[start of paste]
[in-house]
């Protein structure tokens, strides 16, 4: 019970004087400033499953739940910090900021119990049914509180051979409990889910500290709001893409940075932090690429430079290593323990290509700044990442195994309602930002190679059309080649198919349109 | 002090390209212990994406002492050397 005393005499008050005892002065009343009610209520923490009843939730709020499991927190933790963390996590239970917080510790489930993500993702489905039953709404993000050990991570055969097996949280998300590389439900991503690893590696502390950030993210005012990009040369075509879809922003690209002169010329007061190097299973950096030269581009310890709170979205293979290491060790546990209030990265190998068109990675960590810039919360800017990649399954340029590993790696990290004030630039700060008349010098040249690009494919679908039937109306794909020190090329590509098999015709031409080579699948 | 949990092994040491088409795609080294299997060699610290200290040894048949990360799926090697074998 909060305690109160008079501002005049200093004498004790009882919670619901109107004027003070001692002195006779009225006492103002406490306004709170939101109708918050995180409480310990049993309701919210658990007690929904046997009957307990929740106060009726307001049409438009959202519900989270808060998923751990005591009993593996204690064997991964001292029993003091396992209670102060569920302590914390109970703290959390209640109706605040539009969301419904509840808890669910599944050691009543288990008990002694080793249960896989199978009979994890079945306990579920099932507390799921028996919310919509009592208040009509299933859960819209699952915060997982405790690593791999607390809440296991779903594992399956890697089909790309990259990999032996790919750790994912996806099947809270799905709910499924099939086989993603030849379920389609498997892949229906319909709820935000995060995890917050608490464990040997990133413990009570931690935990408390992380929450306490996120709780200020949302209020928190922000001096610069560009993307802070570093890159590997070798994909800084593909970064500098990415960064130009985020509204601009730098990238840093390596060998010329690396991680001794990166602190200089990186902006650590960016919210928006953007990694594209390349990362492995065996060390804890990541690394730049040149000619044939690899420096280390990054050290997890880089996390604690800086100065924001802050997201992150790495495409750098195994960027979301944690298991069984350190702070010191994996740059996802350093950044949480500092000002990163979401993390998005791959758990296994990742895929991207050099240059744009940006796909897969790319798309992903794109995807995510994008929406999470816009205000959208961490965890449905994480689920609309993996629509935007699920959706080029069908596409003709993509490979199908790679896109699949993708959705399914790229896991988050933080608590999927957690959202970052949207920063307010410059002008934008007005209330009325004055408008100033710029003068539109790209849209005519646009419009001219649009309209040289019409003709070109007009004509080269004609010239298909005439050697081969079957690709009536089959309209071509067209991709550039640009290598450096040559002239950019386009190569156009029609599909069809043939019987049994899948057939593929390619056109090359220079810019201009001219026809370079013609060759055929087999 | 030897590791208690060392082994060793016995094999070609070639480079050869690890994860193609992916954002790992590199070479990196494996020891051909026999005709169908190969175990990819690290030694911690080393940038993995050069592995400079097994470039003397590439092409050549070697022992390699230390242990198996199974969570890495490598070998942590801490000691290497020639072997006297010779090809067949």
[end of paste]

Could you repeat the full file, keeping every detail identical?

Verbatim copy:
[in-house]
């Protein structure tokens, strides 16, 4: 019970004087400033499953739940910090900021119990049914509180051979409990889910500290709001893409940075932090690429430079290593323990290509700044990442195994309602930002190679059309080649198919349109 | 002090390209212990994406002492050397 005393005499008050005892002065009343009610209520923490009843939730709020499991927190933790963390996590239970917080510790489930993500993702489905039953709404993000050990991570055969097996949280998300590389439900991503690893590696502390950030993210005012990009040369075509879809922003690209002169010329007061190097299973950096030269581009310890709170979205293979290491060790546990209030990265190998068109990675960590810039919360800017990649399954340029590993790696990290004030630039700060008349010098040249690009494919679908039937109306794909020190090329590509098999015709031409080579699948 | 949990092994040491088409795609080294299997060699610290200290040894048949990360799926090697074998 909060305690109160008079501002005049200093004498004790009882919670619901109107004027003070001692002195006779009225006492103002406490306004709170939101109708918050995180409480310990049993309701919210658990007690929904046997009957307990929740106060009726307001049409438009959202519900989270808060998923751990005591009993593996204690064997991964001292029993003091396992209670102060569920302590914390109970703290959390209640109706605040539009969301419904509840808890669910599944050691009543288990008990002694080793249960896989199978009979994890079945306990579920099932507390799921028996919310919509009592208040009509299933859960819209699952915060997982405790690593791999607390809440296991779903594992399956890697089909790309990259990999032996790919750790994912996806099947809270799905709910499924099939086989993603030849379920389609498997892949229906319909709820935000995060995890917050608490464990040997990133413990009570931690935990408390992380929450306490996120709780200020949302209020928190922000001096610069560009993307802070570093890159590997070798994909800084593909970064500098990415960064130009985020509204601009730098990238840093390596060998010329690396991680001794990166602190200089990186902006650590960016919210928006953007990694594209390349990362492995065996060390804890990541690394730049040149000619044939690899420096280390990054050290997890880089996390604690800086100065924001802050997201992150790495495409750098195994960027979301944690298991069984350190702070010191994996740059996802350093950044949480500092000002990163979401993390998005791959758990296994990742895929991207050099240059744009940006796909897969790319798309992903794109995807995510994008929406999470816009205000959208961490965890449905994480689920609309993996629509935007699920959706080029069908596409003709993509490979199908790679896109699949993708959705399914790229896991988050933080608590999927957690959202970052949207920063307010410059002008934008007005209330009325004055408008100033710029003068539109790209849209005519646009419009001219649009309209040289019409003709070109007009004509080269004609010239298909005439050697081969079957690709009536089959309209071509067209991709550039640009290598450096040559002239950019386009190569156009029609599909069809043939019987049994899948057939593929390619056109090359220079810019201009001219026809370079013609060759055929087999 | 030897590791208690060392082994060793016995094999070609070639480079050869690890994860193609992916954002790992590199070479990196494996020891051909026999005709169908190969175990990819690290030694911690080393940038993995050069592995400079097994470039003397590439092409050549070697022992390699230390242990198996199974969570890495490598070998942590801490000691290497020639072997006297010779090809067949």